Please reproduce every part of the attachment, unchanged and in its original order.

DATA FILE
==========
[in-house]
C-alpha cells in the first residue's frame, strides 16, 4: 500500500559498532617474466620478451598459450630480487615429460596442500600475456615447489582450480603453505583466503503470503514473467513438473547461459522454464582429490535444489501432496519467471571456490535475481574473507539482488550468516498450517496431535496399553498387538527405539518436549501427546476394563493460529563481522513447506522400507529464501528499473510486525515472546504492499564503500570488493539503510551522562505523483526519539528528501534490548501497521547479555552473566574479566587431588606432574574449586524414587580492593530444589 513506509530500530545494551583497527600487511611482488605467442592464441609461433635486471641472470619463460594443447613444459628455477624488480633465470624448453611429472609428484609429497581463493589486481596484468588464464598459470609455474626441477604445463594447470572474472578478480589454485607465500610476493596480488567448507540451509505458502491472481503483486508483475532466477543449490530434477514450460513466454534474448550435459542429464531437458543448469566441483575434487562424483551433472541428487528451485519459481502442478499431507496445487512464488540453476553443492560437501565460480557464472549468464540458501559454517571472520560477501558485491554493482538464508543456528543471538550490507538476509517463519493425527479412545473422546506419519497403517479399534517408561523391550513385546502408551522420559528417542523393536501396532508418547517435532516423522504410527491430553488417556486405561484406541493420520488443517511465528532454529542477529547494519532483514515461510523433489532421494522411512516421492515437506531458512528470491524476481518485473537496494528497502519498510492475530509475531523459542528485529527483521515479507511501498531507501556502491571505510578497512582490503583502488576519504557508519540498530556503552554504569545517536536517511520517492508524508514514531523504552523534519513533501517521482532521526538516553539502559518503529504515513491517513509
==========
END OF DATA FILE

[in-house]
C-alpha cells in the first residue's frame, strides 16, 4: 500500500559498532617474466620478451598459450630480487615429460596442500600475456615447489582450480603453505583466503503470503514473467513438473547461459522454464582429490535444489501432496519467471571456490535475481574473507539482488550468516498450517496431535496399553498387538527405539518436549501427546476394563493460529563481522513447506522400507529464501528499473510486525515472546504492499564503500570488493539503510551522562505523483526519539528528501534490548501497521547479555552473566574479566587431588606432574574449586524414587580492593530444589 513506509530500530545494551583497527600487511611482488605467442592464441609461433635486471641472470619463460594443447613444459628455477624488480633465470624448453611429472609428484609429497581463493589486481596484468588464464598459470609455474626441477604445463594447470572474472578478480589454485607465500610476493596480488567448507540451509505458502491472481503483486508483475532466477543449490530434477514450460513466454534474448550435459542429464531437458543448469566441483575434487562424483551433472541428487528451485519459481502442478499431507496445487512464488540453476553443492560437501565460480557464472549468464540458501559454517571472520560477501558485491554493482538464508543456528543471538550490507538476509517463519493425527479412545473422546506419519497403517479399534517408561523391550513385546502408551522420559528417542523393536501396532508418547517435532516423522504410527491430553488417556486405561484406541493420520488443517511465528532454529542477529547494519532483514515461510523433489532421494522411512516421492515437506531458512528470491524476481518485473537496494528497502519498510492475530509475531523459542528485529527483521515479507511501498531507501556502491571505510578497512582490503583502488576519504557508519540498530556503552554504569545517536536517511520517492508524508514514531523504552523534519513533501517521482532521526538516553539502559518503529504515513491517513509